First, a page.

Robert Temple is lauded and often cited by the New Age and alternative archaeology movements for his excellent scholarship and broad understanding of mythology and ancient history. In this week’s eSkeptic, Jason Colavito explores Temple‘s use of the Greek myth of Jason’s quest for the Golden Fleece to see if it stands up to scrutiny.

Natural Experiments of History

Jared Diamond, author of the Pulitzer-prize winning Guns, Germs, and Steel and the bestselling work in environmental history Collapse, here reveals for the first time his methodology in the applied use of natural experiments and the comparative method.

H1N1 — The Evolution of a Deadly Virus What Diseases Tell Us About Evolution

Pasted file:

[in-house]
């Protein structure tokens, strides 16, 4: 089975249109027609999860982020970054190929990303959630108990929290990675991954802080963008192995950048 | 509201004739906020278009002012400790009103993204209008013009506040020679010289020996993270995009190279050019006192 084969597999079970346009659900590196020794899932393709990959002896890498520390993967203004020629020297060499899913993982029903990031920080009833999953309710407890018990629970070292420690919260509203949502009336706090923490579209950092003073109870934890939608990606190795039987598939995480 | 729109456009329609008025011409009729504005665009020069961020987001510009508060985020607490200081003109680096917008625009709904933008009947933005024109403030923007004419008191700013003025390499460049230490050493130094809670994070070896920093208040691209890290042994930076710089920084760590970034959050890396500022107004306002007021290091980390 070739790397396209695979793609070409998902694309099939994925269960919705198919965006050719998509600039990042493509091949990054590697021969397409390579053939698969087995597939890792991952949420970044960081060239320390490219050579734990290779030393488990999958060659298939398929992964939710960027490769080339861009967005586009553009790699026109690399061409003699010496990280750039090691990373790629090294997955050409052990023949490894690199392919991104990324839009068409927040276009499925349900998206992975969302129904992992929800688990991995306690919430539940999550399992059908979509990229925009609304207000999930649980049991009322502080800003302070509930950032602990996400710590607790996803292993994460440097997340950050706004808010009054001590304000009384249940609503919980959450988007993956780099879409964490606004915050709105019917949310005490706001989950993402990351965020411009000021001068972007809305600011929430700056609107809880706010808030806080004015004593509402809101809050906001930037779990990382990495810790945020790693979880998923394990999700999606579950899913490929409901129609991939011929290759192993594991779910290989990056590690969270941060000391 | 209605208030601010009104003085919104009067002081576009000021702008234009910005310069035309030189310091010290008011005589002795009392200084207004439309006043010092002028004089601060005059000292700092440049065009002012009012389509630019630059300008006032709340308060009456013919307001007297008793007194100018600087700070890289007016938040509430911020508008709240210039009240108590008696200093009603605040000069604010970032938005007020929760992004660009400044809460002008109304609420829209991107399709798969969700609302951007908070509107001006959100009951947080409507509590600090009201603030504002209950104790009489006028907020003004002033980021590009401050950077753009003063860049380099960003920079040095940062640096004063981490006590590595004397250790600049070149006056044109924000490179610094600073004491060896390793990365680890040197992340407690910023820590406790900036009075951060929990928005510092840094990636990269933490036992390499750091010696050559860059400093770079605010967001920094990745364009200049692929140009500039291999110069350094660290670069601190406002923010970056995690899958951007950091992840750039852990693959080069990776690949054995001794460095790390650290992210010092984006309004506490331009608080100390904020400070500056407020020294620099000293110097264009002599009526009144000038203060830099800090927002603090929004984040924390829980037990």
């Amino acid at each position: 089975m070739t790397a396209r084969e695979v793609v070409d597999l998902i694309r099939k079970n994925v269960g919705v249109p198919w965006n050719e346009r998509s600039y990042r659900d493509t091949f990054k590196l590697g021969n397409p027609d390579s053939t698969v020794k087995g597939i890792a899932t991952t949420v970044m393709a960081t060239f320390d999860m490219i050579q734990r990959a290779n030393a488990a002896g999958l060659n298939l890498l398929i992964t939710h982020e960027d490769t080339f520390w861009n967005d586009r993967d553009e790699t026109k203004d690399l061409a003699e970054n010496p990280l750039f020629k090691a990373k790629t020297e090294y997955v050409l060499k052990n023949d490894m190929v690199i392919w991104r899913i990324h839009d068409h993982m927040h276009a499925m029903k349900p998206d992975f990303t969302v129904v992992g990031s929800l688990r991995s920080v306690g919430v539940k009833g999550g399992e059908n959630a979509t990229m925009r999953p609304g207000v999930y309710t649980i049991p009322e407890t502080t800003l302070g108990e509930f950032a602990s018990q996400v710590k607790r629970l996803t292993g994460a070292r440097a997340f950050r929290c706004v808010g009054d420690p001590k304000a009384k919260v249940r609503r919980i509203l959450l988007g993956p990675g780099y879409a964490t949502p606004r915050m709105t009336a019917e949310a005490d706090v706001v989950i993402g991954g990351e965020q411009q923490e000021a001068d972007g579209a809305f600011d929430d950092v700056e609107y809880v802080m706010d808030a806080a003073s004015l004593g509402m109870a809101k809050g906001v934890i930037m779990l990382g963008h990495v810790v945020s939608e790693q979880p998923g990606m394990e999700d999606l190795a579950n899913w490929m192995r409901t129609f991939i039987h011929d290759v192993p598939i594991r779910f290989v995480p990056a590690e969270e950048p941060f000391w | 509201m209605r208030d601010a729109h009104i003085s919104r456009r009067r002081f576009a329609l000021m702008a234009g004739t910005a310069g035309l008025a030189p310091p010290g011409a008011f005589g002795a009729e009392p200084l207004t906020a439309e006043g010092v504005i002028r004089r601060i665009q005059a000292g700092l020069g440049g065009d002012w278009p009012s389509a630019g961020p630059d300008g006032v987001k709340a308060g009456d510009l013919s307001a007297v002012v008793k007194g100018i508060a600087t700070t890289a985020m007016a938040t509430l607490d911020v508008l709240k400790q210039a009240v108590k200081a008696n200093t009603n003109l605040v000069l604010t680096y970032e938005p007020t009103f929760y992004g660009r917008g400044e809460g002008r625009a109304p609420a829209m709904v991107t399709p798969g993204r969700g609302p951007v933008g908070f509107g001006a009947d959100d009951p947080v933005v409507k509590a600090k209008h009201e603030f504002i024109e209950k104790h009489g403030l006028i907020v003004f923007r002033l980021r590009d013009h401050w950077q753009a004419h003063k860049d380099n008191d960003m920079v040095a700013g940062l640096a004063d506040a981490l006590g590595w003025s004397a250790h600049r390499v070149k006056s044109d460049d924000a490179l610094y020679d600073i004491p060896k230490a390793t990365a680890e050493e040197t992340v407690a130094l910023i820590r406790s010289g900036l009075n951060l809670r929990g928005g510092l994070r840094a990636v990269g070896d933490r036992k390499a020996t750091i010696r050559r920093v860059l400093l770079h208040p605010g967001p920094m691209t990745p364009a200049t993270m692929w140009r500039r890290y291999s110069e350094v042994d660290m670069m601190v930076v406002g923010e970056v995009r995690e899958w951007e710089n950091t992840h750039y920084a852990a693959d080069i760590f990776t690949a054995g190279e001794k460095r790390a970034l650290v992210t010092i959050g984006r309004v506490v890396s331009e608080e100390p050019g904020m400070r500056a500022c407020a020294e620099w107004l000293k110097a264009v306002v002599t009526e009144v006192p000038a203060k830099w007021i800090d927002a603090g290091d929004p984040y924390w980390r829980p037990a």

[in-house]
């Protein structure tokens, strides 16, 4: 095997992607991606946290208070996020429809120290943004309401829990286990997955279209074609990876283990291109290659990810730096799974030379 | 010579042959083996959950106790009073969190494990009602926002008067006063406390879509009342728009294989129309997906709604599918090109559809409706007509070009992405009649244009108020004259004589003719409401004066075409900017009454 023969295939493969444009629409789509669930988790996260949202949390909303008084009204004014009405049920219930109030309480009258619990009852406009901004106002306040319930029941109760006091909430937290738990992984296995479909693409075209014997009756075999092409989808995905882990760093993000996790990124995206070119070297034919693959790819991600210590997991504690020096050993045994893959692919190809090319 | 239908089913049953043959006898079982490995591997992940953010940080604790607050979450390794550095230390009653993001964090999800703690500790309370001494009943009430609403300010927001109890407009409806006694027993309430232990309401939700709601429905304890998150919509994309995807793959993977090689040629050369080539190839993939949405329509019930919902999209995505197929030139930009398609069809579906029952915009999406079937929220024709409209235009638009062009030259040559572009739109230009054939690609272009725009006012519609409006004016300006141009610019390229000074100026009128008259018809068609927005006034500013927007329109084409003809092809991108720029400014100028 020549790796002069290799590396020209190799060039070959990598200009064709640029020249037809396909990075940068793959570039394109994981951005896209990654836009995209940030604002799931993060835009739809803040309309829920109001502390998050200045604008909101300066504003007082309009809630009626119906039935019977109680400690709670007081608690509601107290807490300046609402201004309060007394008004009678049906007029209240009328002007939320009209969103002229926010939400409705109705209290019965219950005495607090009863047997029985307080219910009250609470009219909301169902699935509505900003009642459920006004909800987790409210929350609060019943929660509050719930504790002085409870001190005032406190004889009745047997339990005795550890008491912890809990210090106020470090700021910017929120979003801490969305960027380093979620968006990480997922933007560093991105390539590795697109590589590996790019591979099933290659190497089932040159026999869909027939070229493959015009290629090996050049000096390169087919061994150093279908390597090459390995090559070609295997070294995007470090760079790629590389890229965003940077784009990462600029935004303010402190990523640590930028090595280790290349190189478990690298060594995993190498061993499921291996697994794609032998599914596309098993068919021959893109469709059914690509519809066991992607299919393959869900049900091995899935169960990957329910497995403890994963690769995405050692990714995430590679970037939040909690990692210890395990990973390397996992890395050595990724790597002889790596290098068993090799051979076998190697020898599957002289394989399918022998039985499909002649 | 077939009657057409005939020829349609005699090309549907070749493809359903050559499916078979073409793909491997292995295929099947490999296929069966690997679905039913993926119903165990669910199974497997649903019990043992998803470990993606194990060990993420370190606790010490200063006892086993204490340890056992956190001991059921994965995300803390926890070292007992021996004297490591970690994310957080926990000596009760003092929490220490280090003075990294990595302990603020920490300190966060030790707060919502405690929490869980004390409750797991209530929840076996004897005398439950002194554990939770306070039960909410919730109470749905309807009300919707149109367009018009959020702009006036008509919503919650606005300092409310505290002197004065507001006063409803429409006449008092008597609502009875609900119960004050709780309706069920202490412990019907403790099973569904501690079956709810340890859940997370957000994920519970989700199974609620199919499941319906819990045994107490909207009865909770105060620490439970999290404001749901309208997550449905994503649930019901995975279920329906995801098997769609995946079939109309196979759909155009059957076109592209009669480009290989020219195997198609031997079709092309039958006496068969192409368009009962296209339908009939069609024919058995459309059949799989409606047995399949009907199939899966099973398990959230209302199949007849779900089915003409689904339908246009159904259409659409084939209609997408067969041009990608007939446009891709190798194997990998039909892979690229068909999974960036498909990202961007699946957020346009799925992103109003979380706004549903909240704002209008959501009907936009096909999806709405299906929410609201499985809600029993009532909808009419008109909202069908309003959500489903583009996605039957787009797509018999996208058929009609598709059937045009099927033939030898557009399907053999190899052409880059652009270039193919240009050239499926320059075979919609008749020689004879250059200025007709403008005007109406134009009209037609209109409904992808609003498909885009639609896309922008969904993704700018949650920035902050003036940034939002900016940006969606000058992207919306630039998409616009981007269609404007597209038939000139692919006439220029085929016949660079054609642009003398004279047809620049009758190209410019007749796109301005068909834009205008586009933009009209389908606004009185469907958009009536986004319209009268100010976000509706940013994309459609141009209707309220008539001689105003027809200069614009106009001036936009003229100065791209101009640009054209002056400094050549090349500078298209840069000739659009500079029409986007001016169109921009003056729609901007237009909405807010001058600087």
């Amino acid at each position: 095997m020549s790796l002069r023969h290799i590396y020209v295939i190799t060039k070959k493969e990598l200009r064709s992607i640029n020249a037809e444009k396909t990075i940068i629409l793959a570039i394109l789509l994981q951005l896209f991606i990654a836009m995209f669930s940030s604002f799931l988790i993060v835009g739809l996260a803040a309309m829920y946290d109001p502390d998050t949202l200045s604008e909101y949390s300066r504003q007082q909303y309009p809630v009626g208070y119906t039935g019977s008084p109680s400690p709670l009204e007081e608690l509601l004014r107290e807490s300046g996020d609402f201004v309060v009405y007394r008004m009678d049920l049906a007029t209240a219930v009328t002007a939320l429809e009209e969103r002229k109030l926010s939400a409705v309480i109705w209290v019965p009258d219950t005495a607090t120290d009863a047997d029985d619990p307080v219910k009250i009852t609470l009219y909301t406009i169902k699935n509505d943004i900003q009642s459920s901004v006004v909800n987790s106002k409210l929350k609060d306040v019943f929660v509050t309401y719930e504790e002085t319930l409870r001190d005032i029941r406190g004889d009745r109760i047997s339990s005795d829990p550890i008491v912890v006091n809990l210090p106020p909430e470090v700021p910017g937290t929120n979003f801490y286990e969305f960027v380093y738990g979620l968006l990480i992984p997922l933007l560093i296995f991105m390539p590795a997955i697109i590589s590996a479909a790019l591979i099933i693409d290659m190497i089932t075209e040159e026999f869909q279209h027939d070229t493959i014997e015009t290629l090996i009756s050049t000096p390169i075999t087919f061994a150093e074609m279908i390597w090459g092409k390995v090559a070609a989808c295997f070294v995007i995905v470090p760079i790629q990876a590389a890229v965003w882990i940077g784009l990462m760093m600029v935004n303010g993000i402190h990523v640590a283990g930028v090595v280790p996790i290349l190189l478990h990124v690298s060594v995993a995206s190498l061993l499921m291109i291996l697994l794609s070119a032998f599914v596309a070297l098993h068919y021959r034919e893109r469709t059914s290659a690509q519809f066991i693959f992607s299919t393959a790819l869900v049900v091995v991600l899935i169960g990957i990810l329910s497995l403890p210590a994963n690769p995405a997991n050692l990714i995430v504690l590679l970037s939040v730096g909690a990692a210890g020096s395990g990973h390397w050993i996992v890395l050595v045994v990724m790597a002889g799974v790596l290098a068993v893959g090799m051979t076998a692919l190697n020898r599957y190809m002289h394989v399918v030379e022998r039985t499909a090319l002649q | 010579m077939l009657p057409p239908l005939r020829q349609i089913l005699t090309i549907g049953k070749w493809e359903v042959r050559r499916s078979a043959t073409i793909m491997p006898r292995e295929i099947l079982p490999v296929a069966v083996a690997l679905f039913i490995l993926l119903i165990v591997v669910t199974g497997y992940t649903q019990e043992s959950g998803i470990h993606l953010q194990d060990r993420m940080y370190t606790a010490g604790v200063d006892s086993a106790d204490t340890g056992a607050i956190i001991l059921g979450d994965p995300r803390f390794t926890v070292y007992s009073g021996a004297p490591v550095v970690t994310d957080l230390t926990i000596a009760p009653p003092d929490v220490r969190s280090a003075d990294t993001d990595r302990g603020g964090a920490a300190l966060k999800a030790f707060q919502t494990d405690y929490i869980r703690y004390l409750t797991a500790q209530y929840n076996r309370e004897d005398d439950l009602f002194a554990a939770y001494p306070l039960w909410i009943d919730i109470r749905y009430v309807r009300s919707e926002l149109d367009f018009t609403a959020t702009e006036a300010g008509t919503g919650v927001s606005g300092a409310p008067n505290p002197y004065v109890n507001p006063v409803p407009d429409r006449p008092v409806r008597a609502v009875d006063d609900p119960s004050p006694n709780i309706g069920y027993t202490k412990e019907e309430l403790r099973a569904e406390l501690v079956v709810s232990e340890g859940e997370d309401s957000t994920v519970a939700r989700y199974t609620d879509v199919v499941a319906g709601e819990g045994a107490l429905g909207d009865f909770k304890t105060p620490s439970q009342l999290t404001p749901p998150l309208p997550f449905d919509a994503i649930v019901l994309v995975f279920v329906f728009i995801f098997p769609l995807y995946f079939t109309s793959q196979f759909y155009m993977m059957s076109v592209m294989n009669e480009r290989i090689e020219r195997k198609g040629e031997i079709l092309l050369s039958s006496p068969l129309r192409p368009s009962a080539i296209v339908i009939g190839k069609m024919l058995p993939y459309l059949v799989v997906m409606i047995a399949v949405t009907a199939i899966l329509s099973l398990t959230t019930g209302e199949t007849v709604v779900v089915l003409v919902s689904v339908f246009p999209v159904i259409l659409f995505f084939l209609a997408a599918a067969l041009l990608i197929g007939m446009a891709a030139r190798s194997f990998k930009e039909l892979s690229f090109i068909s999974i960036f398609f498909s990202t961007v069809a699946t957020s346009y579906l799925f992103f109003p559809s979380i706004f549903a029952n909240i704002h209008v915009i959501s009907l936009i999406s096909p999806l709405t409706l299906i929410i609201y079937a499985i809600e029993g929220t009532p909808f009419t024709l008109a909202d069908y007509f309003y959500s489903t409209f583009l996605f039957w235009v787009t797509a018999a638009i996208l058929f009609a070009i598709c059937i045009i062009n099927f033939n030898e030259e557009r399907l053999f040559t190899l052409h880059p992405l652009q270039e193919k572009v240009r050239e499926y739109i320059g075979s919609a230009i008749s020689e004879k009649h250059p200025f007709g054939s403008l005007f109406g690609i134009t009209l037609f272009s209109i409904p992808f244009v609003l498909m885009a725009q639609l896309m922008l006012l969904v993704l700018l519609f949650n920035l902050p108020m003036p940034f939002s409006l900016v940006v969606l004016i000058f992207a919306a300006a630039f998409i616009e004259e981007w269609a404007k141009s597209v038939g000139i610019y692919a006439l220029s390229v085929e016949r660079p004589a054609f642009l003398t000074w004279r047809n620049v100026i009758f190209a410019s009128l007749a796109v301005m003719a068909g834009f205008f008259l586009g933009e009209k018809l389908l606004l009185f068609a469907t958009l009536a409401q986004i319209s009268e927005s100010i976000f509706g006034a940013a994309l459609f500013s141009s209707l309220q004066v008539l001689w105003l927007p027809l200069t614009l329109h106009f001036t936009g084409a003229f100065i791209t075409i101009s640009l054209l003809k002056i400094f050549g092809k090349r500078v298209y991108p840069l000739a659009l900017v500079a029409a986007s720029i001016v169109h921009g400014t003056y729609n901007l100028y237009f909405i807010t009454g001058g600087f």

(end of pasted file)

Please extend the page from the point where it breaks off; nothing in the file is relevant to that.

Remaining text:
In this Caltech lecture, Carl Zimmer, an award-winning science writer (New York Times, Discover), takes readers on a frightening tour of the H1N1 flu virus, how it evolved, and what deadly diseases tell us about how evolution works.

In Sagan’s Own Words: In Memory of Carl Sagan 1934–1996

Culled from the expansive work of Carl Sagan, we present some of his own words on the cosmos, ETs, childhood, genes, brains, pseudoscience, science literacy, nonsense, uncertainty, biology, history and God.

The Grand Inquisitor’s Handbook: A History of Terror in the Name of God

In this lecture based on his new book, Jonathan Kirsch delivers a sweeping and provocative history that explores how the Inquisition was honed to perfection and brought to bear on an ever-widening circle of victims by authoritarians in both church and state for over 600 years…

The Bible Against Itself: Who Wrote the Bible & Why it was Written